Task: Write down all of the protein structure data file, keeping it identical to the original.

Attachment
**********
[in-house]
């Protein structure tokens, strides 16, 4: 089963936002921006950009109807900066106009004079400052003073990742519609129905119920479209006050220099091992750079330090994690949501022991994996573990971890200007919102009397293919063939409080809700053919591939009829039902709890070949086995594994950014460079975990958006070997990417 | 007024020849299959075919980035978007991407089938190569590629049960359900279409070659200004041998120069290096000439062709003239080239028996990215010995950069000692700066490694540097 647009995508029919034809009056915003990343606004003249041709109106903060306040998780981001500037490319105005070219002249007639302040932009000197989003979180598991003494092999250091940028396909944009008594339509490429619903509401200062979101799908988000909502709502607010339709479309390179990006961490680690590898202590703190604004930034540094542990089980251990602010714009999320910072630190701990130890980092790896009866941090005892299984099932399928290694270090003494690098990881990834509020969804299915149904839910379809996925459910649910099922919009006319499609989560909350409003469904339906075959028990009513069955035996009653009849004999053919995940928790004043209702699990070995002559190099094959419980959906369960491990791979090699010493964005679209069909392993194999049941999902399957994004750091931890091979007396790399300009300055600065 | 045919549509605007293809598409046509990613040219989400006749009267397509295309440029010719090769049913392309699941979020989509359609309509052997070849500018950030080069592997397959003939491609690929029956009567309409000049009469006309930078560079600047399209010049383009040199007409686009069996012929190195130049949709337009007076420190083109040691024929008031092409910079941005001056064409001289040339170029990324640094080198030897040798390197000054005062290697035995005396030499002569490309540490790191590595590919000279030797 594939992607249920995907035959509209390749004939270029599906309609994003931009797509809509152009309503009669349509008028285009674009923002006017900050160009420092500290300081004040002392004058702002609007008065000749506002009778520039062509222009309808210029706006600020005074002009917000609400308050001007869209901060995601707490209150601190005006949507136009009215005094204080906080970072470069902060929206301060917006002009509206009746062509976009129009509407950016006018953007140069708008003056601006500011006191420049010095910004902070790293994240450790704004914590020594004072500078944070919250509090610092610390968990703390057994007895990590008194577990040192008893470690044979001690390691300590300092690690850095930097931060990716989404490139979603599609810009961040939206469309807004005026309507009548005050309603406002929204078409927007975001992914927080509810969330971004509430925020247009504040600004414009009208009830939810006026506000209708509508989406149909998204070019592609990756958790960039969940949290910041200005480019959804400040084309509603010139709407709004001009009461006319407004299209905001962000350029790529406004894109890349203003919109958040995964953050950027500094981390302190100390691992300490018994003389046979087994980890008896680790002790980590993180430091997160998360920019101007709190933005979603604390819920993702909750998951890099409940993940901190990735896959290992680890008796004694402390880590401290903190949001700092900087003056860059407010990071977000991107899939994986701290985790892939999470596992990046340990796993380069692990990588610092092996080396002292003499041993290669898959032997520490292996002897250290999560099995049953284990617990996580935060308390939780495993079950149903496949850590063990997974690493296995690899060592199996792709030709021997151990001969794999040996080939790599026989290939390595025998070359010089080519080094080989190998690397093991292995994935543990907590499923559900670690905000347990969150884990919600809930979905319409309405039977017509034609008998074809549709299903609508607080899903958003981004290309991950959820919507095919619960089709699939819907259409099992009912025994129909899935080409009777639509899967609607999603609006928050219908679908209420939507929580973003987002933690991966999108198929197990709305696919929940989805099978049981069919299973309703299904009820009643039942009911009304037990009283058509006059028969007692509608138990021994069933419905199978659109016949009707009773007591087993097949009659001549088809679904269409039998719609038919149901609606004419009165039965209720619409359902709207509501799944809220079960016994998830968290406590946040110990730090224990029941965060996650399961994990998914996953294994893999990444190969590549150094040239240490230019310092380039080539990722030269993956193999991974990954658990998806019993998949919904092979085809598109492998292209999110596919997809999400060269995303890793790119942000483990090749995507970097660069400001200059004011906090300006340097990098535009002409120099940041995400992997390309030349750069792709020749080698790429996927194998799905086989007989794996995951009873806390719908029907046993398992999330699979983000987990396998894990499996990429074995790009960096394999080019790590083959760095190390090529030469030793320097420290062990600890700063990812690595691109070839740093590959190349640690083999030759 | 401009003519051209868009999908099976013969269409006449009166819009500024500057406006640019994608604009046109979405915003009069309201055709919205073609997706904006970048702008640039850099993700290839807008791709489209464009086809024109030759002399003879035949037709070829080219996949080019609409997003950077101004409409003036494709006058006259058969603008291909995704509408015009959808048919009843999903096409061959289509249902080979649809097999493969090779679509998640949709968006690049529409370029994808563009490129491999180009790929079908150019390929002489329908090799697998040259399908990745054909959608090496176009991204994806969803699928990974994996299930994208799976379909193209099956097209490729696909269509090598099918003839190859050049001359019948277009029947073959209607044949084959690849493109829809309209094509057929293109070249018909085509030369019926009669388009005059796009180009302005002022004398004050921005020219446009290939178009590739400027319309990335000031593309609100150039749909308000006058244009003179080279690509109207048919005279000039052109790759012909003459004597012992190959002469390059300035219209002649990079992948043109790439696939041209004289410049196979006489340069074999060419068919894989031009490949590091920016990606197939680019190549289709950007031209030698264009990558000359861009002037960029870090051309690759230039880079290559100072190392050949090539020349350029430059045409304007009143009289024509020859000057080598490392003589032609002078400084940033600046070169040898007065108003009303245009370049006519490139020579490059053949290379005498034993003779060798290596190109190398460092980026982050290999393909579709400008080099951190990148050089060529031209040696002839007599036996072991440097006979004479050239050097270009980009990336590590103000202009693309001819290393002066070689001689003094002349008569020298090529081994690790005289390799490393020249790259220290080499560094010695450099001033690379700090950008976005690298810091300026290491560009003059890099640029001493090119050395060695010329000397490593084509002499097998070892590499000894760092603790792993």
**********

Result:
[in-house]
């Protein structure tokens, strides 16, 4: 089963936002921006950009109807900066106009004079400052003073990742519609129905119920479209006050220099091992750079330090994690949501022991994996573990971890200007919102009397293919063939409080809700053919591939009829039902709890070949086995594994950014460079975990958006070997990417 | 007024020849299959075919980035978007991407089938190569590629049960359900279409070659200004041998120069290096000439062709003239080239028996990215010995950069000692700066490694540097 647009995508029919034809009056915003990343606004003249041709109106903060306040998780981001500037490319105005070219002249007639302040932009000197989003979180598991003494092999250091940028396909944009008594339509490429619903509401200062979101799908988000909502709502607010339709479309390179990006961490680690590898202590703190604004930034540094542990089980251990602010714009999320910072630190701990130890980092790896009866941090005892299984099932399928290694270090003494690098990881990834509020969804299915149904839910379809996925459910649910099922919009006319499609989560909350409003469904339906075959028990009513069955035996009653009849004999053919995940928790004043209702699990070995002559190099094959419980959906369960491990791979090699010493964005679209069909392993194999049941999902399957994004750091931890091979007396790399300009300055600065 | 045919549509605007293809598409046509990613040219989400006749009267397509295309440029010719090769049913392309699941979020989509359609309509052997070849500018950030080069592997397959003939491609690929029956009567309409000049009469006309930078560079600047399209010049383009040199007409686009069996012929190195130049949709337009007076420190083109040691024929008031092409910079941005001056064409001289040339170029990324640094080198030897040798390197000054005062290697035995005396030499002569490309540490790191590595590919000279030797 594939992607249920995907035959509209390749004939270029599906309609994003931009797509809509152009309503009669349509008028285009674009923002006017900050160009420092500290300081004040002392004058702002609007008065000749506002009778520039062509222009309808210029706006600020005074002009917000609400308050001007869209901060995601707490209150601190005006949507136009009215005094204080906080970072470069902060929206301060917006002009509206009746062509976009129009509407950016006018953007140069708008003056601006500011006191420049010095910004902070790293994240450790704004914590020594004072500078944070919250509090610092610390968990703390057994007895990590008194577990040192008893470690044979001690390691300590300092690690850095930097931060990716989404490139979603599609810009961040939206469309807004005026309507009548005050309603406002929204078409927007975001992914927080509810969330971004509430925020247009504040600004414009009208009830939810006026506000209708509508989406149909998204070019592609990756958790960039969940949290910041200005480019959804400040084309509603010139709407709004001009009461006319407004299209905001962000350029790529406004894109890349203003919109958040995964953050950027500094981390302190100390691992300490018994003389046979087994980890008896680790002790980590993180430091997160998360920019101007709190933005979603604390819920993702909750998951890099409940993940901190990735896959290992680890008796004694402390880590401290903190949001700092900087003056860059407010990071977000991107899939994986701290985790892939999470596992990046340990796993380069692990990588610092092996080396002292003499041993290669898959032997520490292996002897250290999560099995049953284990617990996580935060308390939780495993079950149903496949850590063990997974690493296995690899060592199996792709030709021997151990001969794999040996080939790599026989290939390595025998070359010089080519080094080989190998690397093991292995994935543990907590499923559900670690905000347990969150884990919600809930979905319409309405039977017509034609008998074809549709299903609508607080899903958003981004290309991950959820919507095919619960089709699939819907259409099992009912025994129909899935080409009777639509899967609607999603609006928050219908679908209420939507929580973003987002933690991966999108198929197990709305696919929940989805099978049981069919299973309703299904009820009643039942009911009304037990009283058509006059028969007692509608138990021994069933419905199978659109016949009707009773007591087993097949009659001549088809679904269409039998719609038919149901609606004419009165039965209720619409359902709207509501799944809220079960016994998830968290406590946040110990730090224990029941965060996650399961994990998914996953294994893999990444190969590549150094040239240490230019310092380039080539990722030269993956193999991974990954658990998806019993998949919904092979085809598109492998292209999110596919997809999400060269995303890793790119942000483990090749995507970097660069400001200059004011906090300006340097990098535009002409120099940041995400992997390309030349750069792709020749080698790429996927194998799905086989007989794996995951009873806390719908029907046993398992999330699979983000987990396998894990499996990429074995790009960096394999080019790590083959760095190390090529030469030793320097420290062990600890700063990812690595691109070839740093590959190349640690083999030759 | 401009003519051209868009999908099976013969269409006449009166819009500024500057406006640019994608604009046109979405915003009069309201055709919205073609997706904006970048702008640039850099993700290839807008791709489209464009086809024109030759002399003879035949037709070829080219996949080019609409997003950077101004409409003036494709006058006259058969603008291909995704509408015009959808048919009843999903096409061959289509249902080979649809097999493969090779679509998640949709968006690049529409370029994808563009490129491999180009790929079908150019390929002489329908090799697998040259399908990745054909959608090496176009991204994806969803699928990974994996299930994208799976379909193209099956097209490729696909269509090598099918003839190859050049001359019948277009029947073959209607044949084959690849493109829809309209094509057929293109070249018909085509030369019926009669388009005059796009180009302005002022004398004050921005020219446009290939178009590739400027319309990335000031593309609100150039749909308000006058244009003179080279690509109207048919005279000039052109790759012909003459004597012992190959002469390059300035219209002649990079992948043109790439696939041209004289410049196979006489340069074999060419068919894989031009490949590091920016990606197939680019190549289709950007031209030698264009990558000359861009002037960029870090051309690759230039880079290559100072190392050949090539020349350029430059045409304007009143009289024509020859000057080598490392003589032609002078400084940033600046070169040898007065108003009303245009370049006519490139020579490059053949290379005498034993003779060798290596190109190398460092980026982050290999393909579709400008080099951190990148050089060529031209040696002839007599036996072991440097006979004479050239050097270009980009990336590590103000202009693309001819290393002066070689001689003094002349008569020298090529081994690790005289390799490393020249790259220290080499560094010695450099001033690379700090950008976005690298810091300026290491560009003059890099640029001493090119050395060695010329000397490593084509002499097998070892590499000894760092603790792993």